It’s hard to believe it’s that time of year again: Thanksgiving. Everyone knows that Thanksgiving is the kickoff to the holiday season, full of delicious food and quality time with friends and family.

Thanksgiving is the time when voracious eaters gather around with excitement to give thanks on what is considered the number one eating holiday of the year. We stuff our faces until the brink of explosion. While there is no specific way to celebrate or eat on this holiday, the turkey still remains the most popular and traditional symbol of this sacred November Thursday.

A common thought about the turkey is that consuming it is supposed to make you sleepy. Is this true or is it a myth? Read on as I attempt to crack this famous theory right before the holiday season. At your upcoming Thanksgiving dinner, you can impress your peers as you set the record straight once and for all.


Photo by Morgan Goldberg

Turkey contains an amino acid called tryptophan, which is thought to make you sleepy after consumption. Inside the body, tryptophan contributes to serotonin levels and then helps create melatonin, which gives humans the sleepy sensation. However, this amino acid is in a whole bunch of other foods other than turkey, such as chicken and eggs, which people consume on a daily basis.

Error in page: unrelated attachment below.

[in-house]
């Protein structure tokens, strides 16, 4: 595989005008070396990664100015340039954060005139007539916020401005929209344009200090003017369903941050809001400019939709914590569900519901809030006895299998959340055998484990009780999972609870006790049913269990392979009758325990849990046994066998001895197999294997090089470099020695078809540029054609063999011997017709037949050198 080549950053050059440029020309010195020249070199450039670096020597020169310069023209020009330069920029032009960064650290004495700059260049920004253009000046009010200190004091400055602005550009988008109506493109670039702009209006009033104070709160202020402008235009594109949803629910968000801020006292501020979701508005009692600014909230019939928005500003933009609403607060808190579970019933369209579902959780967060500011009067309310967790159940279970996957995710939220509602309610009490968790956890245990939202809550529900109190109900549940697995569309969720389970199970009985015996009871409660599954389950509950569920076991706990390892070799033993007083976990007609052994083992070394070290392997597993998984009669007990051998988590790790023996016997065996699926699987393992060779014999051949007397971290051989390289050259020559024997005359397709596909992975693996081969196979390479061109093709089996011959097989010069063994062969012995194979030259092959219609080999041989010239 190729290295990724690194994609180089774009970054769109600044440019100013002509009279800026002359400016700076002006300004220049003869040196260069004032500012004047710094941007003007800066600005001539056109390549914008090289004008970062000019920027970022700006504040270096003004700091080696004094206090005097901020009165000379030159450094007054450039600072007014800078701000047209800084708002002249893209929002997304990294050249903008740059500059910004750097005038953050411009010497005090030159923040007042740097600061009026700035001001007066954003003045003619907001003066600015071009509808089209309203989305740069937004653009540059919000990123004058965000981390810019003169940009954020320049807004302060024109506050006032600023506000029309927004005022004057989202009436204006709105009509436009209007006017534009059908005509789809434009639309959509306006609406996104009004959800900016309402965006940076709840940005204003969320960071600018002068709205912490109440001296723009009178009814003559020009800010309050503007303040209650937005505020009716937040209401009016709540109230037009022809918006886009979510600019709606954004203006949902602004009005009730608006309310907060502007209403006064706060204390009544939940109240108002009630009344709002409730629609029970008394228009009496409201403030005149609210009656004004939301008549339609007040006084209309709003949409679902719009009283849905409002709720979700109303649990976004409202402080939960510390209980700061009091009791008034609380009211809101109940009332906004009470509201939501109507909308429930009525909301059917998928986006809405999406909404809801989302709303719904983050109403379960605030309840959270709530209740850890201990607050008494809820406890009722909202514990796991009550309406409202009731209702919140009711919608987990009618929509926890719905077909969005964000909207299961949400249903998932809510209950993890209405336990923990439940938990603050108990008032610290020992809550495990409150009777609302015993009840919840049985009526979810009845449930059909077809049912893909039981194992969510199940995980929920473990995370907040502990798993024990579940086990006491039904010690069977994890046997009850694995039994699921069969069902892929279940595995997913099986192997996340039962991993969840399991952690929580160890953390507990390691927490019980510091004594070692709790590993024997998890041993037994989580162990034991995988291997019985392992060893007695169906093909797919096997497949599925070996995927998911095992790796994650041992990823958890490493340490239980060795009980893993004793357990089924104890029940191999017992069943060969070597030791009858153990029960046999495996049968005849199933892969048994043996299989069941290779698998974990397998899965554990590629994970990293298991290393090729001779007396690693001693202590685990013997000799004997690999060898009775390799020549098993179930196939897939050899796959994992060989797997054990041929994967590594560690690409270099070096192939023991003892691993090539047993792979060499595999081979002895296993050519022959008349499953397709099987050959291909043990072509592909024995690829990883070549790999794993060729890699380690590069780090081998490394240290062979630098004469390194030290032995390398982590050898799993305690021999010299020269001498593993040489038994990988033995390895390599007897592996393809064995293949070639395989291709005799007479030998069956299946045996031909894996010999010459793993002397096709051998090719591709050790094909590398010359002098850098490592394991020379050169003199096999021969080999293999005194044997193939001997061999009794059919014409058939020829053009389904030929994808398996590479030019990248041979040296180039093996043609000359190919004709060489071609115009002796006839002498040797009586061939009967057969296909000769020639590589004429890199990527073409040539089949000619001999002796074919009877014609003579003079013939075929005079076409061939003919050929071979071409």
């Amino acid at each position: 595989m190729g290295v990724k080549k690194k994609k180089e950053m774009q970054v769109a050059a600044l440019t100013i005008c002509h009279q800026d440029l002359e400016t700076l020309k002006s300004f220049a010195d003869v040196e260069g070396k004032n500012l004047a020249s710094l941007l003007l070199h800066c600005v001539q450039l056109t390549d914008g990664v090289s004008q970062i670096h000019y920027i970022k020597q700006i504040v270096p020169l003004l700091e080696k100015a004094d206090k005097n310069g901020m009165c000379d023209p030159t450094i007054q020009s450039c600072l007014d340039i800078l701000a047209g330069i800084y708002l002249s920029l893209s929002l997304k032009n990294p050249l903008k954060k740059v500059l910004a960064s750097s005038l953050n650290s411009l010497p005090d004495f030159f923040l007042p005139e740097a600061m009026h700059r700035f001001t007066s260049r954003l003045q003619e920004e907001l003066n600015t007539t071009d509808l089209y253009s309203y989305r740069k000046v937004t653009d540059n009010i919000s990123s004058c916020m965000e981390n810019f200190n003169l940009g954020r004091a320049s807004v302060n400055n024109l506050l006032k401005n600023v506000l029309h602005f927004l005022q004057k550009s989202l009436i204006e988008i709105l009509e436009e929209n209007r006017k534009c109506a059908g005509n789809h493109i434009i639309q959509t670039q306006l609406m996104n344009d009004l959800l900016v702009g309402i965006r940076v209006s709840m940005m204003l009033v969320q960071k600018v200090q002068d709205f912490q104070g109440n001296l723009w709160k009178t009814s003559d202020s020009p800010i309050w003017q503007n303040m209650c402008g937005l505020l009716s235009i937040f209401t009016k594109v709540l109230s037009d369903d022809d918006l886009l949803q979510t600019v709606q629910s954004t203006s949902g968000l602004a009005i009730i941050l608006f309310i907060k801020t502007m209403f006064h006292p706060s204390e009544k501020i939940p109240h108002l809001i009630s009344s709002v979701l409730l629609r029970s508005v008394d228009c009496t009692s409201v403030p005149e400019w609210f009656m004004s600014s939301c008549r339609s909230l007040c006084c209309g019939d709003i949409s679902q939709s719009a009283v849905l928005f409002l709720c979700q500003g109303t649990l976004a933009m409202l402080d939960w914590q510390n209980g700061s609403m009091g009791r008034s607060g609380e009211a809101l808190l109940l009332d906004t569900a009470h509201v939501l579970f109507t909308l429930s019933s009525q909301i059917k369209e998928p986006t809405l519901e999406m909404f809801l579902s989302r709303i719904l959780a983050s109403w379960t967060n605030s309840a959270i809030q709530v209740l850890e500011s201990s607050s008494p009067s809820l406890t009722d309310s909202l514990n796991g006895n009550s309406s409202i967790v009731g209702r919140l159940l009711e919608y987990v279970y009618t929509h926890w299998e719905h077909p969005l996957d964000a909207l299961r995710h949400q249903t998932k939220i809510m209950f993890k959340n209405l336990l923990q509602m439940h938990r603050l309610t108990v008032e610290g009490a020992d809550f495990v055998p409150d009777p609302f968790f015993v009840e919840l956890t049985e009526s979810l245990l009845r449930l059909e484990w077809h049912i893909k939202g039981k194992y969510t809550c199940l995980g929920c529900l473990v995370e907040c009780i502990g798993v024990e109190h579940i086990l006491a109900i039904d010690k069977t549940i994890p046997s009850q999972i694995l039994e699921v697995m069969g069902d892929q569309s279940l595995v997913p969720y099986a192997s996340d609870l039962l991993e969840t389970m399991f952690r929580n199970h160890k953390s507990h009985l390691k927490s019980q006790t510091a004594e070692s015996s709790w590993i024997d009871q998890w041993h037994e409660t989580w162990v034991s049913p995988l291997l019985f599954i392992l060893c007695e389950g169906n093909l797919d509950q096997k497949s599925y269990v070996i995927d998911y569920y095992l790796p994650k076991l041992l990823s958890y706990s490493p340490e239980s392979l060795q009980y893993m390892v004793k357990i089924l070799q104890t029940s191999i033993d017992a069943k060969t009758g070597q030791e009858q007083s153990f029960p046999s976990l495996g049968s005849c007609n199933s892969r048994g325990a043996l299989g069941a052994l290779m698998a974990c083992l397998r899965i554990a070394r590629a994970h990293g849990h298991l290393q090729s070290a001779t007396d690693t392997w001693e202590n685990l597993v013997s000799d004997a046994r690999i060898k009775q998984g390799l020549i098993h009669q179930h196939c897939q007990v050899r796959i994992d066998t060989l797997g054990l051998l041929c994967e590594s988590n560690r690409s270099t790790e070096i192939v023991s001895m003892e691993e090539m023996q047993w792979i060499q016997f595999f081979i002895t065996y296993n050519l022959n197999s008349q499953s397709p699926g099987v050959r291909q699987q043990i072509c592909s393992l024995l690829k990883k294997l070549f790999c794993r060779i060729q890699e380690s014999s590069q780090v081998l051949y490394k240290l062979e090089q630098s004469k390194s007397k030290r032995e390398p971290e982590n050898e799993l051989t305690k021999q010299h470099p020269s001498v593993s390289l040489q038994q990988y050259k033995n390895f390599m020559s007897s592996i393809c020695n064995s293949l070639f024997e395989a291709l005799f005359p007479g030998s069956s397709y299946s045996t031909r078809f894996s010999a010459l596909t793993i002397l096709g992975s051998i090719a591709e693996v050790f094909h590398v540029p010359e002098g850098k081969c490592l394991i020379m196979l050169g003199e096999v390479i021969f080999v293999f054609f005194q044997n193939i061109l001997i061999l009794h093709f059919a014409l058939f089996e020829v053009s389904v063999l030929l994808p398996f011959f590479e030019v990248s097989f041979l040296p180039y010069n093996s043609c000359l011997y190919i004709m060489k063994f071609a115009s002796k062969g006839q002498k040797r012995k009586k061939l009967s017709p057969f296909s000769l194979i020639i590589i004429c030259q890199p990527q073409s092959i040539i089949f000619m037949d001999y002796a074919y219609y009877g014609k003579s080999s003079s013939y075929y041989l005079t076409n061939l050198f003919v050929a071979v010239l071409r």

Something else that contributes to this Thanksgiving sleepiness is said to be the huge intake of carbohydrate-heavy side dishes we devour during this holiday. All that cornbread, mashed potatoes and stuffing in conjunction with the turkey could put us to sleep.

This Thanksgiving, be aware of your impending sleepiness during your big meal. And if this myth comes up, you now know turkey is not the only culprit.

Plan your turkey day menu here: